Further, Supreme Court caselaw has limited the ability of competitors to bring unilateral refusal to deal cases. In Verizon Comm’ns, Inc. v. Law Offices of Curtis P. Trinko, LLP, 540 U.S. 398, 409 (2004), the Supreme Court noted that the limited exception from the general right to refuse to deal with competitors only applies when there is a “unilateral termination of a voluntary (and thus presumably profitable) course of dealing suggest[ing] a willingness to forsake short-term profits to achieve an anticompetitive end.” This is likely not present here, as Nextag and Google still have a course of dealing and Nextag has not shown Google has forsaken any short-term profits.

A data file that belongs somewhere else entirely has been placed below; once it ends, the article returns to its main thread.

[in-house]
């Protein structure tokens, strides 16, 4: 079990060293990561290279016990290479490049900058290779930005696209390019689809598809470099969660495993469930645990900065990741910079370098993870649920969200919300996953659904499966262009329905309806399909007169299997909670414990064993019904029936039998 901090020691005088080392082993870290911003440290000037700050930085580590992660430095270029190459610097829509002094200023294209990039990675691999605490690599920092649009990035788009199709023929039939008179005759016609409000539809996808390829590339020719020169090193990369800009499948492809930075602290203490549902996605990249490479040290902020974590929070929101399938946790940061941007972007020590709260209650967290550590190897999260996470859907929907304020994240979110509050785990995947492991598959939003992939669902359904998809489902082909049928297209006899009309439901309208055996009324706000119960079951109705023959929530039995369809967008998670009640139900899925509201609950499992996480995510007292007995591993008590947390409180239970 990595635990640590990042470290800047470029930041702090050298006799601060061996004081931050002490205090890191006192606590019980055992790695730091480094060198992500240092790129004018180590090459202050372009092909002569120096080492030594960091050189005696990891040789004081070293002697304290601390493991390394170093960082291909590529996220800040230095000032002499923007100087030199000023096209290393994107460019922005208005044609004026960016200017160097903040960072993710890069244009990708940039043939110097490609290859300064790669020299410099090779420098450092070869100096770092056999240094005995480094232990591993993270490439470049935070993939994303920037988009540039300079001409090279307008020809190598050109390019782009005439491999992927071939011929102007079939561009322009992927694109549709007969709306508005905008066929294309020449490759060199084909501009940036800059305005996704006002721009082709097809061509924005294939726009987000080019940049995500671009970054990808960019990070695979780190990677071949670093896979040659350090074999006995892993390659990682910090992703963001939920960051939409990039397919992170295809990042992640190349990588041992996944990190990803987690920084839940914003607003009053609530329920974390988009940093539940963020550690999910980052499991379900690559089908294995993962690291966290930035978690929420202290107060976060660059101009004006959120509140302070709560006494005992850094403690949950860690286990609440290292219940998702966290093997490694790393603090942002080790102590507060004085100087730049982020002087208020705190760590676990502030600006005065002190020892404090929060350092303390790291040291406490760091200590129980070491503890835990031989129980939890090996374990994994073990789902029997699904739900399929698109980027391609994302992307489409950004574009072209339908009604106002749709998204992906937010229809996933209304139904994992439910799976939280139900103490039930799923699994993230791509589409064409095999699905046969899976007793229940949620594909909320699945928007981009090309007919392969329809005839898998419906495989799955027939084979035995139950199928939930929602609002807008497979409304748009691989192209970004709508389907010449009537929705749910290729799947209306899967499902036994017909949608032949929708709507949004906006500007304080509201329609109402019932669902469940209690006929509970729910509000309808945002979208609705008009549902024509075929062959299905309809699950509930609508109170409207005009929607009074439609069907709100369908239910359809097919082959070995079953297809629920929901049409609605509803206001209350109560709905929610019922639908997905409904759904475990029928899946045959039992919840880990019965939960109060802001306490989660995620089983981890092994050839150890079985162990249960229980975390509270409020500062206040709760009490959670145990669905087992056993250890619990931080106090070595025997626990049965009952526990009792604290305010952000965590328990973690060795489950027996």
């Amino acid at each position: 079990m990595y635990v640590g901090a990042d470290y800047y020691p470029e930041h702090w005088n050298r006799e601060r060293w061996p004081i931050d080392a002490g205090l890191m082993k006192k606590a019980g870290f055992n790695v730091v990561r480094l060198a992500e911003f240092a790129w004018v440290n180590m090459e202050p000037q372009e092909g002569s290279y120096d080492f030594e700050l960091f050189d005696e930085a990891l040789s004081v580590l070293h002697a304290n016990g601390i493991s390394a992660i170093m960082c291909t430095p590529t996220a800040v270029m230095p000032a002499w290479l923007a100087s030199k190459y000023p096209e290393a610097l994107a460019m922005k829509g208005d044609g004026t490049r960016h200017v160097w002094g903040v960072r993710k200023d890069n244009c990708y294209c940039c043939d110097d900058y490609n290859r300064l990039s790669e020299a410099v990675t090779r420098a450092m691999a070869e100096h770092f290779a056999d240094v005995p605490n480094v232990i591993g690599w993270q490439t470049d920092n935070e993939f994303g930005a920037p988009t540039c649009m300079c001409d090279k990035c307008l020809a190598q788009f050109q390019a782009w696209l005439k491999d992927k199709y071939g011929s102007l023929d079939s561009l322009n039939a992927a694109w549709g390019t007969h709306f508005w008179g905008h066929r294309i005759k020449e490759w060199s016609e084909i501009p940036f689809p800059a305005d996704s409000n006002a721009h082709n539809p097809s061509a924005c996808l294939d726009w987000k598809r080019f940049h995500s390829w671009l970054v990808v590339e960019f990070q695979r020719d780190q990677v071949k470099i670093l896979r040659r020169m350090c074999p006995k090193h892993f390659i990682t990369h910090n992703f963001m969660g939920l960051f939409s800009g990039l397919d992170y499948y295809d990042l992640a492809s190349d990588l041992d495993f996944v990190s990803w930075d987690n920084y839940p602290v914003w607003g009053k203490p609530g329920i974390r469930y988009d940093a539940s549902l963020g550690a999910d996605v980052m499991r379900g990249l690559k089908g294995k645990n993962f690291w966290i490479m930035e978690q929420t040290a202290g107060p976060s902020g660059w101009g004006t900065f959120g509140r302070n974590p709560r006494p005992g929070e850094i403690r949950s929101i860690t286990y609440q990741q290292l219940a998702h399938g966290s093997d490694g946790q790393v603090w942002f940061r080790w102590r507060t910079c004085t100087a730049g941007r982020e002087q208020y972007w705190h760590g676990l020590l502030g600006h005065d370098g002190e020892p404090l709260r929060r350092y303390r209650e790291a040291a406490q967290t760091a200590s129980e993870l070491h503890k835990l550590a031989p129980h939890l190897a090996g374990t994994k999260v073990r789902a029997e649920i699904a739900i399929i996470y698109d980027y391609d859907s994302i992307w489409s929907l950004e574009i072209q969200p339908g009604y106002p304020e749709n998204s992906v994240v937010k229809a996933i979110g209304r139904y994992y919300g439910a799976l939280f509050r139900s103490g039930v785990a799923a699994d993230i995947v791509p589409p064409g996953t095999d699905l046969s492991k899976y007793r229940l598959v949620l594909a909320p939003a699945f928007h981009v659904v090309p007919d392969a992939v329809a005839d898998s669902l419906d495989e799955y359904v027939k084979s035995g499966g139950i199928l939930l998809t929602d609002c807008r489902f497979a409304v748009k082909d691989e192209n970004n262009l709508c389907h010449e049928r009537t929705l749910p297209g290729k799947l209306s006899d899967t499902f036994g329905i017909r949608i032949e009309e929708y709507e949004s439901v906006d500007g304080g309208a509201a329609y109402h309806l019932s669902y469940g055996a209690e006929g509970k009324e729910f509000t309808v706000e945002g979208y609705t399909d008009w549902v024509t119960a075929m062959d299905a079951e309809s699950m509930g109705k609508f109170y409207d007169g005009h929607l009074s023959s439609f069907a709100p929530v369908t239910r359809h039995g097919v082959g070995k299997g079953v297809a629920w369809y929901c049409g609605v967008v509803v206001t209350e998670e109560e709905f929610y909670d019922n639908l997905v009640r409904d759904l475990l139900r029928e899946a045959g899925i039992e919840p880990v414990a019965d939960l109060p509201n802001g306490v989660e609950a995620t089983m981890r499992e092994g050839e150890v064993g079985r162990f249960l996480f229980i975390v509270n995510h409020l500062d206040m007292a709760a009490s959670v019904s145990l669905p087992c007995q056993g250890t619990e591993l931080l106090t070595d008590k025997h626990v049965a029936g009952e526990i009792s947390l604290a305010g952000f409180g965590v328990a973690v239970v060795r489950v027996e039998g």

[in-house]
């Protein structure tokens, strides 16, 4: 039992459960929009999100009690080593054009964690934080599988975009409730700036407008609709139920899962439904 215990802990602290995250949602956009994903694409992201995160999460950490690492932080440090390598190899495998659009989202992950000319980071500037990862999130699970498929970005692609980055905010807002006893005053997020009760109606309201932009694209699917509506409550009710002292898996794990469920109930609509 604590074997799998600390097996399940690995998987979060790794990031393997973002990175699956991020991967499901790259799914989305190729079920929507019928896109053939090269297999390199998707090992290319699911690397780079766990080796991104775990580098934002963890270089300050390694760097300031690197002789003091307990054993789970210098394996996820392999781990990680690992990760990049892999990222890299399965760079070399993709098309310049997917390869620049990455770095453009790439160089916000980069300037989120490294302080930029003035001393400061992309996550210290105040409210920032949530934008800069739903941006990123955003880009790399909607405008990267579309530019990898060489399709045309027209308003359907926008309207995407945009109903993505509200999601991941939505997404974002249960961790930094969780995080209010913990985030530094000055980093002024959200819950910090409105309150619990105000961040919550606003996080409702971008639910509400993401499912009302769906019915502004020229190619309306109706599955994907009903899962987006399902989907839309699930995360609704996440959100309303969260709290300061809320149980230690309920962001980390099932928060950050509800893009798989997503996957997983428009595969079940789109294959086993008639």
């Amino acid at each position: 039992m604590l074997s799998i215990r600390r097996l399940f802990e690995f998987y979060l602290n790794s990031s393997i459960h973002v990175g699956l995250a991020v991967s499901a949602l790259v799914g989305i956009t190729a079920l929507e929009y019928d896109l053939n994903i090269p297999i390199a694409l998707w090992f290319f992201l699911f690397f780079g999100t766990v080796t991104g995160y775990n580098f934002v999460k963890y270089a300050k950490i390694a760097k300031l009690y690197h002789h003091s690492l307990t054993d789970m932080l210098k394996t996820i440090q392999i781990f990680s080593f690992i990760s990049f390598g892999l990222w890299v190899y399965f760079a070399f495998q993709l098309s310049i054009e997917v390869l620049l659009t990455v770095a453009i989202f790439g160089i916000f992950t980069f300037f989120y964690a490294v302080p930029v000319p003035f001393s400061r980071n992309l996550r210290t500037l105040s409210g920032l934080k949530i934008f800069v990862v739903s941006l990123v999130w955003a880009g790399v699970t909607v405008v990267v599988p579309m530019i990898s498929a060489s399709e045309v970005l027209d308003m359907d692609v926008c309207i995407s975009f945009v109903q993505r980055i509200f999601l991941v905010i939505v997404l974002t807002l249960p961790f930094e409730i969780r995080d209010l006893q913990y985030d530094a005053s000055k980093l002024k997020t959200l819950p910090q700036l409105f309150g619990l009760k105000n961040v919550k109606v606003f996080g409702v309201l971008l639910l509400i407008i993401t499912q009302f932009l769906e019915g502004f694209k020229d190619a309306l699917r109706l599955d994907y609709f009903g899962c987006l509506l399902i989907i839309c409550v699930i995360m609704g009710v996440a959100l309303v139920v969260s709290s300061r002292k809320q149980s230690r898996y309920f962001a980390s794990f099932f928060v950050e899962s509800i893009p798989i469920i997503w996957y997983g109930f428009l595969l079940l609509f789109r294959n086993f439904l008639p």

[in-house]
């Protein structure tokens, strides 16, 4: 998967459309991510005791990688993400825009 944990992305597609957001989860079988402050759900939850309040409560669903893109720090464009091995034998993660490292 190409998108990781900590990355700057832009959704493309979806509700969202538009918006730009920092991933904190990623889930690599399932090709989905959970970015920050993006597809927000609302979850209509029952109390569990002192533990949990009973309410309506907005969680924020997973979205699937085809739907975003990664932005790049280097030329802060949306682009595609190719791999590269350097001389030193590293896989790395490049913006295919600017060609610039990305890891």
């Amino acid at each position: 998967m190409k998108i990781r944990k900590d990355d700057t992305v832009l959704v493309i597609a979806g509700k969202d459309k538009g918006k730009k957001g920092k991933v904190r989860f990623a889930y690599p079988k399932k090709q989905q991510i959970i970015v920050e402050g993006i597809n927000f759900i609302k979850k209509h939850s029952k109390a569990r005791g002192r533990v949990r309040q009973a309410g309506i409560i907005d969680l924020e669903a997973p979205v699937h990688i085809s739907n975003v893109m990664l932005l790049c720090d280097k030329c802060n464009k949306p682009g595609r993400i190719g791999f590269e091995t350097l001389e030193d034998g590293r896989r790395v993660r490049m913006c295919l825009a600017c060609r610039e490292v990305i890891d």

Scholars have argued that antitrust administrators should be cognizant of false positives in which pro-competitive business practices are struck down. Any potential case against Google should keep this in mind. Unless harm to consumer welfare can be shown, complaints by competitors should not encourage enforcers of antitrust to bring down the hammer of antitrust law. Economic liberty hangs in the balance.